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on 5 June 2013
It is, I think, good to expand your horizons on a regular basis. That applies in all aspects of life, but especially (in my opinion at least) with reading and writing. It's all too easy to box ourselves in to what is comfortable, what we know we like, and before we know it we end up stagnated in -- to use a rather clichéd example -- Tolkeinesque high fantasy.

Path of Needles then, being a crime novel, is a bit of a departure from previous form and favour for both myself, as the reader, and Alison Littlewood.

I read, and rather enjoyed, her debut novel A Cold Season over a year ago. It was a horror novel both easily accessible and eschewing the easier monster-based paths of horror for a creeping and lingering chill. But Path of Needles is cut from a different mould, so even as I opened the cover I knew that I would have to put my preconceptions aside to see what waited within

Path of Needles utilises that classic cornerstone of mystery crime fiction, the themed serial killer. To the best of my knowledge, this doesn't tend to happen in the real world, but since "random homicidal nutter kills for no obvious reason" doesn't lend itself naturally to exciting fiction. Here the theme is fairytales.

There seems to be something of a trend towards fairy tales lately. It was clear with the spate of Snow White films last year, but now it seems to be getting a major hat tip from the fiction world -- Sarah Pinborough's Poison comes to mind. I'm not completely sold, but even I have to admit that it makes a welcome change from brooding teenaged vampires.

Anyway, the novel centres around a series of murders in West Yorkshire, where the bodies have been staged to resemble fairy tale dioramas. Fresh-faced policewoman Cate Corbin and folklore teacher Alice Hyland are brought together in the effort to decipher the killer's messages and motives and bring the murder spree to an end.

The power of Littlewood's writing in this novel clearly stems from her horror background. She weaves the fairy tales right into the fabric of the story. There's no tipping of hands, no showing of cards, and it remains a possibility that the plot could take a sharp turn off the path, and the supernatural explanations hinted at -- and scorned by the characters -- could turn out to be the reality. That blurring of this line between natural and supernatural is what gives Path of Needles its edge, and takes it beyond the usual crime fare.

And a lot of work has gone into it. No Disney princesses grace these pages, Littlewood has done her research into the histories of fairytales. The variations she brings out -- older and necessarily more brutal than modern interpretations -- are different, interesting and in a number of places surprised me with content and ideas which I hadn't encountered elsewhere. Throughout, there is a pervading sense that a lot of work has gone into this novel.

However -- and there always, it seems, has to be a however -- it is still crime fiction, and I still had some of the issues with it that I tend to with that genre. It's all the numbers. A whistle-stop reveal of evidence, clue by clue in exacting order, which though undoubtedly superior to your average Midsommer Murders episode still has the dread touch of formula on it. The backstory of the killer, for example, felt like a time-worn simplification lifted from the pages of too many other novels within the genre. It was tailored to fit this story, granted, but I was left wanting something more.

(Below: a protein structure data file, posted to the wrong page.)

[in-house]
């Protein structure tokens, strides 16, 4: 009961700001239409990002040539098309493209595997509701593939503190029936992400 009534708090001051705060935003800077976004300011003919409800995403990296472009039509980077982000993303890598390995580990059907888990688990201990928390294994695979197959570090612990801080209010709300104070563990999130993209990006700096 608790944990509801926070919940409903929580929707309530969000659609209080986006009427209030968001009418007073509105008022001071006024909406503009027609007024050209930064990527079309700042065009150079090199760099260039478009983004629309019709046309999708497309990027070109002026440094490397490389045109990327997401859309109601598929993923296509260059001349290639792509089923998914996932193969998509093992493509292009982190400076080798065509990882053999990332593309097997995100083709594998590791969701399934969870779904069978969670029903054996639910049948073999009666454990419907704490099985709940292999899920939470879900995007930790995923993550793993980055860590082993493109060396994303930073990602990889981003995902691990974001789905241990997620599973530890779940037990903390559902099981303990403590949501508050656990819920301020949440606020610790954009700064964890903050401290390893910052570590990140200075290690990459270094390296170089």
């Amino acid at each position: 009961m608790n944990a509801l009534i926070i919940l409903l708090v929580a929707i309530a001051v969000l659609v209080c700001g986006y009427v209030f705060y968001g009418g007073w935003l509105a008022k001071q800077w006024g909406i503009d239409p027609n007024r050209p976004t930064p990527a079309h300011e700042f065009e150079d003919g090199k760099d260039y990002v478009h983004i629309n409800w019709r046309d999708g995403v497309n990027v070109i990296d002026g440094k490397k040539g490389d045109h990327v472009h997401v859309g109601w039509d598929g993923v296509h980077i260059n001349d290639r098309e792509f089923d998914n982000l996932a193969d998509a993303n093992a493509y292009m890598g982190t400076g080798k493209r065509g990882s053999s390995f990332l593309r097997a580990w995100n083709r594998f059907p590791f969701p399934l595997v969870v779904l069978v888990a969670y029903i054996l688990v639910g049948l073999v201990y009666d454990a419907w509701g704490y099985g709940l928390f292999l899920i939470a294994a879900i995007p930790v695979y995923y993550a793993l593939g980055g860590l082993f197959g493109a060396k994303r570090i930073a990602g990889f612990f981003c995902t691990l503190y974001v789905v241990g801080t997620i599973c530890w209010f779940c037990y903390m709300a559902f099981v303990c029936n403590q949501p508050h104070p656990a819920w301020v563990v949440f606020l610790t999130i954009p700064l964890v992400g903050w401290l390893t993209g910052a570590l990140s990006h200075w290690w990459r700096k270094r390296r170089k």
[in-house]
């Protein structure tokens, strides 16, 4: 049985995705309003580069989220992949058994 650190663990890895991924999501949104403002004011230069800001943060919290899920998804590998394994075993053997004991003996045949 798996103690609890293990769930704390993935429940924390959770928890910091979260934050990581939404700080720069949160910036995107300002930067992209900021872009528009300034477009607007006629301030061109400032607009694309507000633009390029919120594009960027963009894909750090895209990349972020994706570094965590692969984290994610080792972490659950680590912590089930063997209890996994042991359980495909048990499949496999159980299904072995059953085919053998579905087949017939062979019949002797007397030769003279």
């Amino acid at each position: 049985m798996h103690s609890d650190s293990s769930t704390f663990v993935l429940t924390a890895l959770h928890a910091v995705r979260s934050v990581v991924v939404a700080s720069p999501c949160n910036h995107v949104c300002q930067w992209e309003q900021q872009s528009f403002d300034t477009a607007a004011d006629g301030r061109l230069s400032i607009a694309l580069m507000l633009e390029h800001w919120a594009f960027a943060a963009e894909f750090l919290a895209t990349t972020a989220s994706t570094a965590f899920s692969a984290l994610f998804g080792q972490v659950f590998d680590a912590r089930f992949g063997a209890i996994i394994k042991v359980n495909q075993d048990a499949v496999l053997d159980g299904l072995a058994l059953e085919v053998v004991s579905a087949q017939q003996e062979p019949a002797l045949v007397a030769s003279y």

Littlewood is a very competent writer. Her prose rolls of the page with a light and easy-to-read touch -- I read most of it in the sun on holiday -- and she has a gift for creative story-telling. By the final act, I was hoping for a sea-change in the story's direction comparable to A Cold Season to really knock my socks off. So whilst the novel was a perfectly good crime novel -- better than average, I would even chance -- I was ultimately left feeling a little unfulfilled.
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Alison Littlewood is clearly very versatile. Her last book, A Cold Season, was out-and-out supernatural horror. "Path of Needles" is more ambiguous.

The book centres on two women, Cate, an ambituous police constable and Alice, a university lecturer specialising in fairy tales. When a serial killer begins to leave victims posed like fairy tale characters, Cate, temporarily attached to the enquiry and desperate for a chance to move on, goes out on a limb to involve Alice in the investigation. Soon, though, she begins to have doubts. Alice, meanwhile, is conscious of danger as the stories she loves, but which have always been safely trapped in books, become real. And what does the mysterious blue bird signify? All Alice's stories exist in multiple, variant texts, and once you start to interpret them - or to interpret real events in light of them - it seems as though there are no rules, as though anything goes.

I enjoyed the way that Littlewood captures both main characters, including the rivalries and undercurrents among the police, Cate's desire to get on in her career and her relationship with her old mentor. There's a strong thread in the book, playing, of course, into the overt fairytale them, of parent-child relationships (good and bad) especially mothers and daughters. The book walks a narrow line between becoming merely a police procedural and tipping over into the outright weird. We always suspect there may be more here than a serial killer, yet at the same time the crimes are explored as crimes and aren't inexplicable.